• Cameron S, Glyde H, Dillon H. (2011). Listening in Spatialized Noise-Sentences Test (LiSN-S): normative and retest reliability data for adolescents and adults up to 60 years of age. J Am Acad Audiol 22 (10) 697-709
  • Carhart R. (1946). Tests for selection of hearing aids. Laryngoscope 56 (12) 780-794
  • Carhart R. (1951). Basic principles of speech audiometry. Acta Otolaryngol 40 (1-2): 62-71
  • Carlson ML, Sladen DP, Gurgel RK, Tombers NM, Lohse CM, Driscoll CL. (2018). Survey of the American Neurotology Society on Cochlear Implantation: Part 1, candidacy assessment and expanding indications. Otol Neurotol 39 (01) e12-e19
  • Chermak GD, Iliadou V, Bamiou D, Musiek FE. (2018). Letter to the editor: response to Vermiglio, 2018. Perspectives of the ASHA Special Interest Groups, SIG6, 3 (02) 77-82
  • Cherry EC. Some experiments on the recognition of speech, with one and with two ears. J Acoust Soc Am 25 (05) 975
  • Clark JG, Huff C, Earl B. (2017). Clinical practice report card – Are we meeting best practice standards for adult hearing rehabilitation?. Audiol Today 29 (06) 15-25
  • Cord MT, Walden BE, Atack RM. (1992). Speech Recognition in Noise Test (SPRINT) for H-3 Profile. Walter Reed Army Medical Center;
  • Cox RM, Alexander GC, Gilmore C. (1978). Development of the Connected Speech Test (CST). Ear Hear 8 (5, Suppl): 119S-126S
  • Cox RM, Alexander GC, Gilmore C, Pusakulich KM. (1988). Use of the Connected Speech Test (CST) with hearing-impaired listeners. Ear Hear 9 (04) 198-207
  • Davidson A, Marrone N, Wong B, Musiek F. (2021). Predicting hearing aid satisfaction in adults: a systematic review of speech-in-noise tests and other behavioral measures. Ear Hear 42 (06) 1485-1498
  • Davis H, Hudgins CV, Marquis RJ. et al. (1946). The selection of hearing aids. Laryngoscope 56 (03) 85-115
  • Durlach NI, Mason CR, Kidd Jr G, Arbogast TL, Colburn HS, Shinn-Cunningham BG. (2003). Note on informational masking. J Acoust Soc Am 113 (06) 2984-2987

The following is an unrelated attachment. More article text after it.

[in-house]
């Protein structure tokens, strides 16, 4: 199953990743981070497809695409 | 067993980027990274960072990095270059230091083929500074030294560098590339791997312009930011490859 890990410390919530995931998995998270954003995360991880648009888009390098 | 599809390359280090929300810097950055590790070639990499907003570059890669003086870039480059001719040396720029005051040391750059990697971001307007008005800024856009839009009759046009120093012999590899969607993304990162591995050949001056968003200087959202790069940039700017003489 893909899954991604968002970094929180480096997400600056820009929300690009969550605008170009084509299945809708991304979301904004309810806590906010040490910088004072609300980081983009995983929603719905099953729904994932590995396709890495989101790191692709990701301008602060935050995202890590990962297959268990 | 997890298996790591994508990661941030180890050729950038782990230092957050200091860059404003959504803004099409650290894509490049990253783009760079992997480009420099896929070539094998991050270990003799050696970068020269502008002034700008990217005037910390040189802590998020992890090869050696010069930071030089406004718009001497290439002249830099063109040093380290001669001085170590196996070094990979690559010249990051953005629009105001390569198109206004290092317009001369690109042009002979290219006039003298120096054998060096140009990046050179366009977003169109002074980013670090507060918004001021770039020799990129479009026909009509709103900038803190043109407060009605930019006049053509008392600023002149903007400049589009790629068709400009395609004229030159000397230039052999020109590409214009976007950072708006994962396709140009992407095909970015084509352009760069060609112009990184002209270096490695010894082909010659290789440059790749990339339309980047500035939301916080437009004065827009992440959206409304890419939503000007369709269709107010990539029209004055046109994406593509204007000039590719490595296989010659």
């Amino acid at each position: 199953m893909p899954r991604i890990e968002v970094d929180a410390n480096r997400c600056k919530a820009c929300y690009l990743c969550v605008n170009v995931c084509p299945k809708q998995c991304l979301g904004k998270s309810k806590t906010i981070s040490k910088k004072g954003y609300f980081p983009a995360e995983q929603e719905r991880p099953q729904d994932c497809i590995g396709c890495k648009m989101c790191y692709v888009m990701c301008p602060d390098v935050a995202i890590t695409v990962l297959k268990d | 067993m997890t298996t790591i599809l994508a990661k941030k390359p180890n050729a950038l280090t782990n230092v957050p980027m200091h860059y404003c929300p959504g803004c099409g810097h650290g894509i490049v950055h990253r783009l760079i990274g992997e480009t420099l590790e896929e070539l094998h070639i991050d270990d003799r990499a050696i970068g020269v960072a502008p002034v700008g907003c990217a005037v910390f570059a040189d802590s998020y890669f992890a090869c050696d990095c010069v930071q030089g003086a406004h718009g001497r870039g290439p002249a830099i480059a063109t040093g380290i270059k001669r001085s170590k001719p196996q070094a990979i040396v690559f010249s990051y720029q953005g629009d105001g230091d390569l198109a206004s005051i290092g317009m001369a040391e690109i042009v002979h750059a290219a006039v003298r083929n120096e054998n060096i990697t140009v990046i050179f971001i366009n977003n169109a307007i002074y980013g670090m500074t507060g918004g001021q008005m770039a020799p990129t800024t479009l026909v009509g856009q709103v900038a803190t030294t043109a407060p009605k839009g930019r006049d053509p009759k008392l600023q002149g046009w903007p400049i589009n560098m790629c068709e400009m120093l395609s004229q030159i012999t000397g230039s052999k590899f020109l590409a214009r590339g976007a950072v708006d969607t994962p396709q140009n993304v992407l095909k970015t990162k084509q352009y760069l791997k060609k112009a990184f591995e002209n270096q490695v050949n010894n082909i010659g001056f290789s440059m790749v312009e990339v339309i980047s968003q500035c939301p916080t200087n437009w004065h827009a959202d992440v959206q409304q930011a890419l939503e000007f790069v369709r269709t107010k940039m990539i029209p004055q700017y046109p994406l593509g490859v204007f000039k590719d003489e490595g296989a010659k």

• Etymotic Research; (2005). Bamford-Kowal-Bench Speech-in-Noise Test (Version 1.03) [Audio CD and Test Manual]. Elk Grove Village, IL:
  • Etymotic Research; (2006). QuickSIN™ Speech-in-Noise Test (Version 1.3) [Audio CD and Test Manual]. Elk Grove Village, IL:
  • Gifford RH, Shallop JK, Peterson AM. (2008). Speech recognition materials and ceiling effects: considerations for cochlear implant programs. Audiol Neurotol 13 (03) 193-205
  • Hardy WG. (1950). Hearing aids; procedures for testing and selection. Postgrad Med 7 (01) 11-17
  • Hearing Aid Research Lab (HARL). (n.d.). Connected Speech Test (CST) [Website]. Accessed June 10, 2022 at:
  • Hinchcliffe R. (1992). King-Kopetzky syndrome: an auditory stress disorder. J Audiol Med 1: 89-98
  • Hodgson M, Rempel R, Kennedy S. (1999). Measurement and prediction of typical speech and background-noise levels in university classrooms during lectures. J Acoust Soc Am 105: 226-233
  • Holder JT, Levin LM, Gifford RH. (2018). Speech recognition in noise for adults with normal hearing: Age-normative performance for AzBio, BKB-SIN, and QuickSIN. Otol Neurotol 39 (10) e972
  • Institute of Electrical and Electronic Engineers. (1969). IEEE Recommended Practice for Speech Quality Measures. New York: IEEE;
  • Interacoustics (n.d.). Acceptable Noise Level (ANL) test [Website]. Accessed January 20, 2022 at:
  • Jakien KM, Kampel SD, Stansell MM, Gallun FJ. (2017). Validating a rapid, automated test of spatial release from masking. Am J Audiol 26 (04) 507-518
  • Jayaram M, Baguley DM, Moffat DA. (1992). Speech in noise: a practical test procedure. J Laryngol Otol 106 (02) 105-110
  • Kalikow DN, Stevens KN, Elliott LL. (1977). Development of a test of speech intelligibility in noise using sentence materials with controlled word predictability. J Acoust Soc Am 61 (05) 1337-1351